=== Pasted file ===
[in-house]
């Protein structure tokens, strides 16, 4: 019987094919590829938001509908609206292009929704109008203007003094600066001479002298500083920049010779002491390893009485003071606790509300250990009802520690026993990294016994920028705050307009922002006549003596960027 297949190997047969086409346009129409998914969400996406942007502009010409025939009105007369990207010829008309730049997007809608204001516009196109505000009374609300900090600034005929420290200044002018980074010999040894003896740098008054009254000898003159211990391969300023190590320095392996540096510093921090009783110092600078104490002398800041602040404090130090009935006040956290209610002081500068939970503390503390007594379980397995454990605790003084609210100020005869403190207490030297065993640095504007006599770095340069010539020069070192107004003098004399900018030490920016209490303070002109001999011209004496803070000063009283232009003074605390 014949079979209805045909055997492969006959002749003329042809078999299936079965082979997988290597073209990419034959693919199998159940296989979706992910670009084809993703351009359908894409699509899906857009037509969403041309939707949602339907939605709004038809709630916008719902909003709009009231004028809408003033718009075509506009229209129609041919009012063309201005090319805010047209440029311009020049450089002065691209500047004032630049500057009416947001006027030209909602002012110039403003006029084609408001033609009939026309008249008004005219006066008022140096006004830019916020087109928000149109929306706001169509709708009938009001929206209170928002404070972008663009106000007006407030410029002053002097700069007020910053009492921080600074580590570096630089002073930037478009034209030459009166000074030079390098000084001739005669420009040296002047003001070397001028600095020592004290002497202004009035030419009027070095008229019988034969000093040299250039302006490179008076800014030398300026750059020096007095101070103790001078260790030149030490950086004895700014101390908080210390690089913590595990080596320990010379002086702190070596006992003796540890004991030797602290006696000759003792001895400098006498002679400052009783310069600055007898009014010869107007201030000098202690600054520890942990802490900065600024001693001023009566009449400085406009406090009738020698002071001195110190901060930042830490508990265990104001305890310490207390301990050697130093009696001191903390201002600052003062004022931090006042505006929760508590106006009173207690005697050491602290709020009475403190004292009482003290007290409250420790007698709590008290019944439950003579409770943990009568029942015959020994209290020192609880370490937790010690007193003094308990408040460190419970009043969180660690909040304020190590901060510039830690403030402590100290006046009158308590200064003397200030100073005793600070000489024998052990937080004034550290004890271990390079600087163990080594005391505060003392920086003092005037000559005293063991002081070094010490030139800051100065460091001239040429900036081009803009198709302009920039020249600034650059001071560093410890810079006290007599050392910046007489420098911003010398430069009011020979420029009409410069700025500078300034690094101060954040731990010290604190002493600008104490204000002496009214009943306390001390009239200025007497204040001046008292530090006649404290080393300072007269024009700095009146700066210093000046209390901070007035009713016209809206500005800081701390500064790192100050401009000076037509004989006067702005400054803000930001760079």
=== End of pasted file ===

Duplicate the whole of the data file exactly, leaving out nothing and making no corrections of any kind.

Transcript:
[in-house]
């Protein structure tokens, strides 16, 4: 019987094919590829938001509908609206292009929704109008203007003094600066001479002298500083920049010779002491390893009485003071606790509300250990009802520690026993990294016994920028705050307009922002006549003596960027 297949190997047969086409346009129409998914969400996406942007502009010409025939009105007369990207010829008309730049997007809608204001516009196109505000009374609300900090600034005929420290200044002018980074010999040894003896740098008054009254000898003159211990391969300023190590320095392996540096510093921090009783110092600078104490002398800041602040404090130090009935006040956290209610002081500068939970503390503390007594379980397995454990605790003084609210100020005869403190207490030297065993640095504007006599770095340069010539020069070192107004003098004399900018030490920016209490303070002109001999011209004496803070000063009283232009003074605390 014949079979209805045909055997492969006959002749003329042809078999299936079965082979997988290597073209990419034959693919199998159940296989979706992910670009084809993703351009359908894409699509899906857009037509969403041309939707949602339907939605709004038809709630916008719902909003709009009231004028809408003033718009075509506009229209129609041919009012063309201005090319805010047209440029311009020049450089002065691209500047004032630049500057009416947001006027030209909602002012110039403003006029084609408001033609009939026309008249008004005219006066008022140096006004830019916020087109928000149109929306706001169509709708009938009001929206209170928002404070972008663009106000007006407030410029002053002097700069007020910053009492921080600074580590570096630089002073930037478009034209030459009166000074030079390098000084001739005669420009040296002047003001070397001028600095020592004290002497202004009035030419009027070095008229019988034969000093040299250039302006490179008076800014030398300026750059020096007095101070103790001078260790030149030490950086004895700014101390908080210390690089913590595990080596320990010379002086702190070596006992003796540890004991030797602290006696000759003792001895400098006498002679400052009783310069600055007898009014010869107007201030000098202690600054520890942990802490900065600024001693001023009566009449400085406009406090009738020698002071001195110190901060930042830490508990265990104001305890310490207390301990050697130093009696001191903390201002600052003062004022931090006042505006929760508590106006009173207690005697050491602290709020009475403190004292009482003290007290409250420790007698709590008290019944439950003579409770943990009568029942015959020994209290020192609880370490937790010690007193003094308990408040460190419970009043969180660690909040304020190590901060510039830690403030402590100290006046009158308590200064003397200030100073005793600070000489024998052990937080004034550290004890271990390079600087163990080594005391505060003392920086003092005037000559005293063991002081070094010490030139800051100065460091001239040429900036081009803009198709302009920039020249600034650059001071560093410890810079006290007599050392910046007489420098911003010398430069009011020979420029009409410069700025500078300034690094101060954040731990010290604190002493600008104490204000002496009214009943306390001390009239200025007497204040001046008292530090006649404290080393300072007269024009700095009146700066210093000046209390901070007035009713016209809206500005800081701390500064790192100050401009000076037509004989006067702005400054803000930001760079």